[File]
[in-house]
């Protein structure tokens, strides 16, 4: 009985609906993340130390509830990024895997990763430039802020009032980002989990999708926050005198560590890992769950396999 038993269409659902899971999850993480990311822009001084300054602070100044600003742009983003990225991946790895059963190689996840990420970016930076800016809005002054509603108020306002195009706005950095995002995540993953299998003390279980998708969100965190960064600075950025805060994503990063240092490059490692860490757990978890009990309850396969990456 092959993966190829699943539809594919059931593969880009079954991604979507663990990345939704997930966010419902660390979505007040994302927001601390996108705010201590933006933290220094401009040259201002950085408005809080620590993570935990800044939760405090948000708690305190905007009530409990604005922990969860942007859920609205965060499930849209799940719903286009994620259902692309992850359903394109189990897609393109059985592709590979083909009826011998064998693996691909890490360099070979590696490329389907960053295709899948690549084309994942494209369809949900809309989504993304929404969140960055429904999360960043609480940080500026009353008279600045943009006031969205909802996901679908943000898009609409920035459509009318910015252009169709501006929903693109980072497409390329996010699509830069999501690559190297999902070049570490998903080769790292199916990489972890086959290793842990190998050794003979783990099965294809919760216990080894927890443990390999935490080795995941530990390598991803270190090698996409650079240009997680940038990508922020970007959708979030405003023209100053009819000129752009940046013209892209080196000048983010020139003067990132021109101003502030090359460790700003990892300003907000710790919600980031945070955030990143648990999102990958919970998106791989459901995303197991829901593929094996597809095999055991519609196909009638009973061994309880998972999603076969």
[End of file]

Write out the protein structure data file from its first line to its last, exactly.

[in-house]
């Protein structure tokens, strides 16, 4: 009985609906993340130390509830990024895997990763430039802020009032980002989990999708926050005198560590890992769950396999 038993269409659902899971999850993480990311822009001084300054602070100044600003742009983003990225991946790895059963190689996840990420970016930076800016809005002054509603108020306002195009706005950095995002995540993953299998003390279980998708969100965190960064600075950025805060994503990063240092490059490692860490757990978890009990309850396969990456 092959993966190829699943539809594919059931593969880009079954991604979507663990990345939704997930966010419902660390979505007040994302927001601390996108705010201590933006933290220094401009040259201002950085408005809080620590993570935990800044939760405090948000708690305190905007009530409990604005922990969860942007859920609205965060499930849209799940719903286009994620259902692309992850359903394109189990897609393109059985592709590979083909009826011998064998693996691909890490360099070979590696490329389907960053295709899948690549084309994942494209369809949900809309989504993304929404969140960055429904999360960043609480940080500026009353008279600045943009006031969205909802996901679908943000898009609409920035459509009318910015252009169709501006929903693109980072497409390329996010699509830069999501690559190297999902070049570490998903080769790292199916990489972890086959290793842990190998050794003979783990099965294809919760216990080894927890443990390999935490080795995941530990390598991803270190090698996409650079240009997680940038990508922020970007959708979030405003023209100053009819000129752009940046013209892209080196000048983010020139003067990132021109101003502030090359460790700003990892300003907000710790919600980031945070955030990143648990999102990958919970998106791989459901995303197991829901593929094996597809095999055991519609196909009638009973061994309880998972999603076969």